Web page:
In Scrum, velocity serves the entire team. Everyone benefits from understanding their work pace. It’s a metric, offering insights into the team’s progress. The Product Owner uses it to forecast future work. The Development Team uses it to gauge their capacity. However, velocity is just a guide. Teams shouldn’t compare velocities. Each team’s metric is unique to them. Moreover, consistent use of velocity fosters better predictability. So, in essence, velocity aids the Scrum Team in planning and adapting effectively.

“Consider who is responsible for deciding whether or not a Product Increment is done.”

“What happens if the Increment or one of the PBIs as being part of the Increment, is not done? How would you deal with that? Who decides on how to deal with that?”

“What are the boundaries/rules of Scrum when it comes to deciding when and what to release?”

“Are there any limitations to when a Scrum Team can release a Product Increment? And if so, what would that mean?”

In Scrum, the Definition of Done determines if a Product Increment is complete. The Scrum Team agrees on this definition. If an Increment isn’t “done” or a Product Backlog Item (PBI) remains incomplete, it’s not released. The whole team collaborates on the next steps. They might move the PBI to the next Sprint or reevaluate its priority.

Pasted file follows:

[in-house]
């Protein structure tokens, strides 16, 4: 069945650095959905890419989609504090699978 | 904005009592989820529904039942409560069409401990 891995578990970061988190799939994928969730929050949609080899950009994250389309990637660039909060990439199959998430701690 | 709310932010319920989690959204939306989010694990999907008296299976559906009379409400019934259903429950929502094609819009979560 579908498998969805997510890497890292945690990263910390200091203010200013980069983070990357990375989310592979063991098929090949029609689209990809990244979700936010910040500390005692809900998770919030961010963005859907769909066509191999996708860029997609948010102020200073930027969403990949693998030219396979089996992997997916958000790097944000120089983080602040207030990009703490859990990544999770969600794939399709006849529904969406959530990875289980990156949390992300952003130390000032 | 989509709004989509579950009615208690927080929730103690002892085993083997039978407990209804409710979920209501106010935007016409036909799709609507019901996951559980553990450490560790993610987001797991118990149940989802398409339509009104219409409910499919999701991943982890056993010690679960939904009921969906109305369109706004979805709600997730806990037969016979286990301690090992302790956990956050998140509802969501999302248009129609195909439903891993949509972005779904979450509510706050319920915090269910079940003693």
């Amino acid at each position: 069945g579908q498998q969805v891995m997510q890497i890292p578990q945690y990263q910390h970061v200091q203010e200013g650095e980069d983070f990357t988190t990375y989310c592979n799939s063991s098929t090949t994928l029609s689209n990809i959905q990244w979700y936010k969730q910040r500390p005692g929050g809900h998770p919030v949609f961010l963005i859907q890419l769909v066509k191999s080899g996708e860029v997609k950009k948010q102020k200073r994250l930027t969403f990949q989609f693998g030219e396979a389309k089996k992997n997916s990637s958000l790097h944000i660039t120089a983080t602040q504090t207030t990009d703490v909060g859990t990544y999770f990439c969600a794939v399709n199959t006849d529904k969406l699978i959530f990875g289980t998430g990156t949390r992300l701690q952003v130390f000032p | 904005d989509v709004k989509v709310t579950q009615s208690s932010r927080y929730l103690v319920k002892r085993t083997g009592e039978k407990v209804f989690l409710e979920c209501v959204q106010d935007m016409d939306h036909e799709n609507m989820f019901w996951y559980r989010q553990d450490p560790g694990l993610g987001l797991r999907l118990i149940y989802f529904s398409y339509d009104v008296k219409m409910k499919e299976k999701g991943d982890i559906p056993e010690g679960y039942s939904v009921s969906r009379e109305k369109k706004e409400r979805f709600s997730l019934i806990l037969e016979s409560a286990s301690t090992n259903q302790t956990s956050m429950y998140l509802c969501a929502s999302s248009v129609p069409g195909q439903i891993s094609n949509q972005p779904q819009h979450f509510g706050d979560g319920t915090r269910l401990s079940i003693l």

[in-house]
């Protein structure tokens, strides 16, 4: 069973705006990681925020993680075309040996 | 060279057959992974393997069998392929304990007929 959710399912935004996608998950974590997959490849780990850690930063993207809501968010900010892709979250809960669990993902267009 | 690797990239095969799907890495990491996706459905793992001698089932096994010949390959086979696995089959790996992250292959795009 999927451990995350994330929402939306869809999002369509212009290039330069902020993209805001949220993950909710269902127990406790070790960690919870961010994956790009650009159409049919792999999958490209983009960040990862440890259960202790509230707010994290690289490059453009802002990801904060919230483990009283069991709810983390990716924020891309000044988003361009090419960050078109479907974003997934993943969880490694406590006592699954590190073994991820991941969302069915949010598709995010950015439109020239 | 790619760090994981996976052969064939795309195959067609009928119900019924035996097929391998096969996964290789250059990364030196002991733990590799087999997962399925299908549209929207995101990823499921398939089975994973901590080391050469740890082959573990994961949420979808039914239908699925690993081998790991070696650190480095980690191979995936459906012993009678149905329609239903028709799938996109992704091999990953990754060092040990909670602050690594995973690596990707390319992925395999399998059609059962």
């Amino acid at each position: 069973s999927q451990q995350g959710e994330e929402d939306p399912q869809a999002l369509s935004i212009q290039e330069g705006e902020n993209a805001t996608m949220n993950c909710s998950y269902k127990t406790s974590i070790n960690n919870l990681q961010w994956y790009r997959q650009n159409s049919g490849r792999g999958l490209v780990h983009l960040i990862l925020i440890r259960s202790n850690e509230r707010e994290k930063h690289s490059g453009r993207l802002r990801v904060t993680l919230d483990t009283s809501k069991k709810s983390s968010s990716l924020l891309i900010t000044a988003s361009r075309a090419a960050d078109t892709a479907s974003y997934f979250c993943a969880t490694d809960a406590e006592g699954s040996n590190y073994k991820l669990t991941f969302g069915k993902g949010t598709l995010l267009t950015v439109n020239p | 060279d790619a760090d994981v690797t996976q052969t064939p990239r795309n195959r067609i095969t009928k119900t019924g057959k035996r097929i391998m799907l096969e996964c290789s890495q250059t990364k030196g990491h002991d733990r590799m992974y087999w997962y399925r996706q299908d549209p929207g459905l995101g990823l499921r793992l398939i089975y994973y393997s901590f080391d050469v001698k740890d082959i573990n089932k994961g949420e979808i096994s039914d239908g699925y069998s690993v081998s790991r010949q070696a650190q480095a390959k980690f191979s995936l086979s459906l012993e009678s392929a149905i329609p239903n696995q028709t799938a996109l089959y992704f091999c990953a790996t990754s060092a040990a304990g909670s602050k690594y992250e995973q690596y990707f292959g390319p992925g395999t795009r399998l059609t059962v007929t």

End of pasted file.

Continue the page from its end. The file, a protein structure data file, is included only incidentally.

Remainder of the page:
When considering a release, the Product Owner decides. They use the Increment’s “done” status to make this call. Scrum doesn’t set fixed release dates. A Scrum Team can release an Increment whenever it’s ready. However, every release should offer value. If an Increment doesn’t meet this criteria, it affects the product’s quality and value. Delivering consistent value is paramount.

“If a Product Backlog is truly transparent, is there no benefit to be gained by a competitor that gets access to the backlog? If it provides no value to a competitor, what value is it providing to stakeholders?”

A transparent backlog allows clear insight into work items. If competitors access it, they might gain some understanding. Yet, mere items won’t give full context or strategy. Knowing what’s on a list doesn’t equate to grasping its true meaning.

However, transparency isn’t about aiding competitors. It’s about clarity for stakeholders. They get a clear picture of what the team works on. It fosters trust, collaboration, and alignment. In essence, while competitors might see tasks, stakeholders understand the value and direction. Thus, the real benefit of transparency is internal alignment, not external vulnerability.

“Consider whether Self-Organization and Self-Management convey the same meaning.”

“How can you determine if a Scrum Team is self-managing? What are some attributes a Scrum Team would display when being a self-managing team?”

“Research the accountability of the Artifacts and the Artifact Commitments and how they help with transparency.”